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The Texas Senate has approved a constitutional amendment legalizing the current school-funding system's reliance on county education districts to reshuffle some local property-tax revenues.

Following the Senate action late last month, the state's ongoing school-finance debate again moved to the House, where earlier attempts to settle the issue have faced their stiffest challenges and often their undoing.

The legislature faces a June 1 court deadline for finding a new system or winning voter approval for the old one. To make the May 1 statewide ballot, officials said, a constitutional amendment must win legislative approval by the end of next week.

Top House Republicans have already voiced opposition to the Senate plan. Even supporters of the amendment acknowledge that it is not a cure to the state's school-funding disparities, but argue that it would at least take the issue out of the courts--and avoid a court-ordered cutoff of state school funds to districts after June 1. (See Education Week, Jan. 27, 1993.)

Gov. Jim Edgar of Illinois has signed early-retirement legislation that could save school districts an estimated $150 million over the next two years.

Under the law, five years of age and of service will be added to calculations for pension benefits. The state has alloted $47 million to the teacher-pension program to pay for the potential rush of retirees.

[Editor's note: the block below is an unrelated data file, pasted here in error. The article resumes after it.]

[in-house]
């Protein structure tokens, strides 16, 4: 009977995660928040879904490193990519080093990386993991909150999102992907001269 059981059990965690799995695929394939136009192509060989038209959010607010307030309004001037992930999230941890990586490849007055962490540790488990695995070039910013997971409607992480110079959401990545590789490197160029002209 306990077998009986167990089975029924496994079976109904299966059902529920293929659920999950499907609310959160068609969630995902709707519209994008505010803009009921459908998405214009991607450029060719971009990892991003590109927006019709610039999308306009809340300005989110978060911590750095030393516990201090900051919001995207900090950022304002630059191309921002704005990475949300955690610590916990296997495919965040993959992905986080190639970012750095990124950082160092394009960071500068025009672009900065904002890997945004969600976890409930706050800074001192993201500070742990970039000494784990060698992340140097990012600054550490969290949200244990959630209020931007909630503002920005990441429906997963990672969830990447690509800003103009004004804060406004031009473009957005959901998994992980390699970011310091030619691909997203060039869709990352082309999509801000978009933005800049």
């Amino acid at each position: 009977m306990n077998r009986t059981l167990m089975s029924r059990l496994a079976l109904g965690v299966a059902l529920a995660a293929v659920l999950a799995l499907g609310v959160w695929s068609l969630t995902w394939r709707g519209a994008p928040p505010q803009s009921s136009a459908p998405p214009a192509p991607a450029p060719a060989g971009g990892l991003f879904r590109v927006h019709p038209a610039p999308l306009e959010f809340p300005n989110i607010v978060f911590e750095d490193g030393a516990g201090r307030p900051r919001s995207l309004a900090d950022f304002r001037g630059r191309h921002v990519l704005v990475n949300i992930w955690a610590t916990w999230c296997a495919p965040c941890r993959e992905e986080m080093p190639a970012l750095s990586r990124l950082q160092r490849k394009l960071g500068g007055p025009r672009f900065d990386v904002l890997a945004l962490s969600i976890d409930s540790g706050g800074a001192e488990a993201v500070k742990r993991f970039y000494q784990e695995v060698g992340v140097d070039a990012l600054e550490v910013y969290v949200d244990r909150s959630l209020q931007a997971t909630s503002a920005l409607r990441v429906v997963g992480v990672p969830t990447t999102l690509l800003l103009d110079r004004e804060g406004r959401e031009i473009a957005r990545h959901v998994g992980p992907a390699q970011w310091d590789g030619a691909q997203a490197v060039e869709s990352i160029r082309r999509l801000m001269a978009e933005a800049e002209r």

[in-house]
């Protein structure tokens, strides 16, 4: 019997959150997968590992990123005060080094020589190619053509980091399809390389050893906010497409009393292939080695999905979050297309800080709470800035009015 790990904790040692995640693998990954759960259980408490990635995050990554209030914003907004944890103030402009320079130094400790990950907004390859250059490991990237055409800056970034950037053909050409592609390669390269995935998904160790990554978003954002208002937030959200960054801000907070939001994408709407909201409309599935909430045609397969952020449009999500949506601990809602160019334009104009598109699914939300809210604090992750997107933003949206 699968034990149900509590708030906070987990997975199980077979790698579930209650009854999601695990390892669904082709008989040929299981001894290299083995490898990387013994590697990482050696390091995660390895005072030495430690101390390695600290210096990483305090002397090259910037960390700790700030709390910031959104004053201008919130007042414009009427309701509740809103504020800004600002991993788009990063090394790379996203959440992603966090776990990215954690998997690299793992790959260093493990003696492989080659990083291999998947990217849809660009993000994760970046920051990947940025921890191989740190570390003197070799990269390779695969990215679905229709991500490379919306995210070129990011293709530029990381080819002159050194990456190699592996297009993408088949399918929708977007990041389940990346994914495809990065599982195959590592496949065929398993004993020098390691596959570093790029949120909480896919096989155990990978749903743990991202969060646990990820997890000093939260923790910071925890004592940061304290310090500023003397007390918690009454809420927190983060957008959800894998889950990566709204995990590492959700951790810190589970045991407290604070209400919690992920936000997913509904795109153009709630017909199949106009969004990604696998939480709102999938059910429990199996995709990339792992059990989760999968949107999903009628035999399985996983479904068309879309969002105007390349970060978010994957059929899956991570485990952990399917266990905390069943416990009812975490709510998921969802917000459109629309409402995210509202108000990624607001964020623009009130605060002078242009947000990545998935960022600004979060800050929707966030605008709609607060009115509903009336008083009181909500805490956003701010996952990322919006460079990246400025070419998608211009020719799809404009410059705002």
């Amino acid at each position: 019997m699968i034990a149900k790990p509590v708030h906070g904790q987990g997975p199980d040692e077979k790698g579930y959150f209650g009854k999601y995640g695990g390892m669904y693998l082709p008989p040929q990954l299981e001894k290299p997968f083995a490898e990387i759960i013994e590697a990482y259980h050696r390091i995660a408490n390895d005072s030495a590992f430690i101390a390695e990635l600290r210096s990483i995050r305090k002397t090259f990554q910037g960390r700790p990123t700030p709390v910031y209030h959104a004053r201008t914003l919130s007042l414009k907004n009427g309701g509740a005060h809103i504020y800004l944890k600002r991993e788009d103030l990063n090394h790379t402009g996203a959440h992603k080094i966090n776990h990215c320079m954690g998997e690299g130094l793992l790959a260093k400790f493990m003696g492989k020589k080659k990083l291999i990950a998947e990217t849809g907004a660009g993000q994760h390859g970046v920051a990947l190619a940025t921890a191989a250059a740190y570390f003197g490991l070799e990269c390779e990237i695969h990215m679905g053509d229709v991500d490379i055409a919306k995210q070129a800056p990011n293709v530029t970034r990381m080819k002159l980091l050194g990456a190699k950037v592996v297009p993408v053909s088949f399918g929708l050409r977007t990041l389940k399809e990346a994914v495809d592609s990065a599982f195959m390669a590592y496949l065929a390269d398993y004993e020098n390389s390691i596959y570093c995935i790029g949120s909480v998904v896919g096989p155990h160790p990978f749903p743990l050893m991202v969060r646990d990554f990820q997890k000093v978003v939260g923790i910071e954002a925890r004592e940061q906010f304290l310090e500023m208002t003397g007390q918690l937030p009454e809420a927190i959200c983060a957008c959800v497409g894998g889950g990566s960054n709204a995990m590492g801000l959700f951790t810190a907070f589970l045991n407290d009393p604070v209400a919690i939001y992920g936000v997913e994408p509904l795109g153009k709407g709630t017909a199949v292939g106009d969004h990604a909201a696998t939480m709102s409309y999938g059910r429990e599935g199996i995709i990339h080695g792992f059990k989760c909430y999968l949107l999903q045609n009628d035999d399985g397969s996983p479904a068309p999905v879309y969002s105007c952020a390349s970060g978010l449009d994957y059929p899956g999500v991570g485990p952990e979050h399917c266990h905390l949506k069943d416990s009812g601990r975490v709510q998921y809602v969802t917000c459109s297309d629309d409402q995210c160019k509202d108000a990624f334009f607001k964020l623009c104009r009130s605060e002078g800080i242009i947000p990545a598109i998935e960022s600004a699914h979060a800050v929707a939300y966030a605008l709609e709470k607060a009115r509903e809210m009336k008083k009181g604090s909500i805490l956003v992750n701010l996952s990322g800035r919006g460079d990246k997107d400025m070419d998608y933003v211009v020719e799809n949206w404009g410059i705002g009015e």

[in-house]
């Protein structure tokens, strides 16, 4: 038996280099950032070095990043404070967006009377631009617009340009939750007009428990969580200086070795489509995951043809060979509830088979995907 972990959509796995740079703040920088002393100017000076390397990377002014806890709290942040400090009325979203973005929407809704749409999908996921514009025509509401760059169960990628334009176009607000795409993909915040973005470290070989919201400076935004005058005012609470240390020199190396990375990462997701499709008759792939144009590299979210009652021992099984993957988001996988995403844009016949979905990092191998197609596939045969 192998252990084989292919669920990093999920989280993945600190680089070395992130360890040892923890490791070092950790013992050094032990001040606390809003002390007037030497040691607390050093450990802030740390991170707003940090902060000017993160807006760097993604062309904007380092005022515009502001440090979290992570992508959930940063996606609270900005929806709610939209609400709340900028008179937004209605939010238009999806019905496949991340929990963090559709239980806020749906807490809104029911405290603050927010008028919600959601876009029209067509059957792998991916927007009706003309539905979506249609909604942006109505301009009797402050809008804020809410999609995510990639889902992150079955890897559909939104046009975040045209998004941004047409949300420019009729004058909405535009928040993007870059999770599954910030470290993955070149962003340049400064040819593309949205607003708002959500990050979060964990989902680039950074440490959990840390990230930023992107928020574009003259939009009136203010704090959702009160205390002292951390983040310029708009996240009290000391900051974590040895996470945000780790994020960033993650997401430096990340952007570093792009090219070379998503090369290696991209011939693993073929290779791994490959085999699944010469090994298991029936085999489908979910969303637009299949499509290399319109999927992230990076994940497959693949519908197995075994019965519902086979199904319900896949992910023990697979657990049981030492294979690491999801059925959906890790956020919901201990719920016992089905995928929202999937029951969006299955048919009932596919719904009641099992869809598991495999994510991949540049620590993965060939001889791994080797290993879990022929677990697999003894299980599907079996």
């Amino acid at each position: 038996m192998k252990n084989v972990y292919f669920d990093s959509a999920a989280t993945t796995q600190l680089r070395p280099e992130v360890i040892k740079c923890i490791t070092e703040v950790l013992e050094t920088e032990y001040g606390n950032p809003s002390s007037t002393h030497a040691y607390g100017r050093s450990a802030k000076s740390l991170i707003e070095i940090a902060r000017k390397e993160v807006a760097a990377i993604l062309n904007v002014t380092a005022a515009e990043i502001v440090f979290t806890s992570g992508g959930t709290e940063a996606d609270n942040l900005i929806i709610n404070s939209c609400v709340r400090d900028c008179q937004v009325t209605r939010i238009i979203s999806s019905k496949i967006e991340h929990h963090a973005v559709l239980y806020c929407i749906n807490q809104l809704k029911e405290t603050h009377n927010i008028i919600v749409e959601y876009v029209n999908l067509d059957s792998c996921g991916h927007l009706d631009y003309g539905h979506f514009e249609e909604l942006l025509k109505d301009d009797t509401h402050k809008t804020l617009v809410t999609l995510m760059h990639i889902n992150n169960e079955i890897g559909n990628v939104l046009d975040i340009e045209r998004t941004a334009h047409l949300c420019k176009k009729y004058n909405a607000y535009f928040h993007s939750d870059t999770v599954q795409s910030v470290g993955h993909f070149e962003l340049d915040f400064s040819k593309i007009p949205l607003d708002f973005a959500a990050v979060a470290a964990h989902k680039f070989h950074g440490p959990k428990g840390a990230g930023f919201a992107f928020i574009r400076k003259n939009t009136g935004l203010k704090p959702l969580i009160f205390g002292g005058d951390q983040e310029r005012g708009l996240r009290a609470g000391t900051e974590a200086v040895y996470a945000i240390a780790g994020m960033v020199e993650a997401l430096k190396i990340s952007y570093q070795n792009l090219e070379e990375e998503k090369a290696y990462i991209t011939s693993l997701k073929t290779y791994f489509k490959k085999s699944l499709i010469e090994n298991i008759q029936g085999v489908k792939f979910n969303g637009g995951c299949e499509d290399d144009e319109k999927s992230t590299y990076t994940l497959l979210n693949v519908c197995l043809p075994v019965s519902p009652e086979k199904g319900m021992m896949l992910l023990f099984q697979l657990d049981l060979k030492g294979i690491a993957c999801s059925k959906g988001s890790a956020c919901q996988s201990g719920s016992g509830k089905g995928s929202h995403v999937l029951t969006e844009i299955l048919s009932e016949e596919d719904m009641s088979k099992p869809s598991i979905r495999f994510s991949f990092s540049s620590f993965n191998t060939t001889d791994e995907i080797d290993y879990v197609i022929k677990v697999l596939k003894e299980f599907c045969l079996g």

Superintendent of Education Robert Leininger has urged districts to use the program to consider reorganization and measures that would increase efficiency.

In addition to public school teachers, the law also extended early-retirement incentives to university employees and state police troopers.

Gov. Lowell P. Weicker Jr.'s plan to integrate Connecticut schools by regions would involve state expenditures of up to $85 million annually for the construction of new regional and magnet facilities, according to state officials.

The state would spend an estimated $70 million to $85 million annually to build the six magnet schools and 12 regional schools that Governor Weicker has called for constructing each year, a spokesman for the state education department said last week.

In addition, the regional school-integration proposal formally proposed by the Governor late last month would call for the state's current school-construction budget of $140 million to be redistributed in a way that encourages school districts to cooperate with each other to become more integrated. (See Education Week, Feb. 3, 1993.)

In a budget address delivered last week, Governor Weicker proposed spending $775,000 in the next fiscal year and $475,000 in the following year to fund the regional planning of integration efforts.

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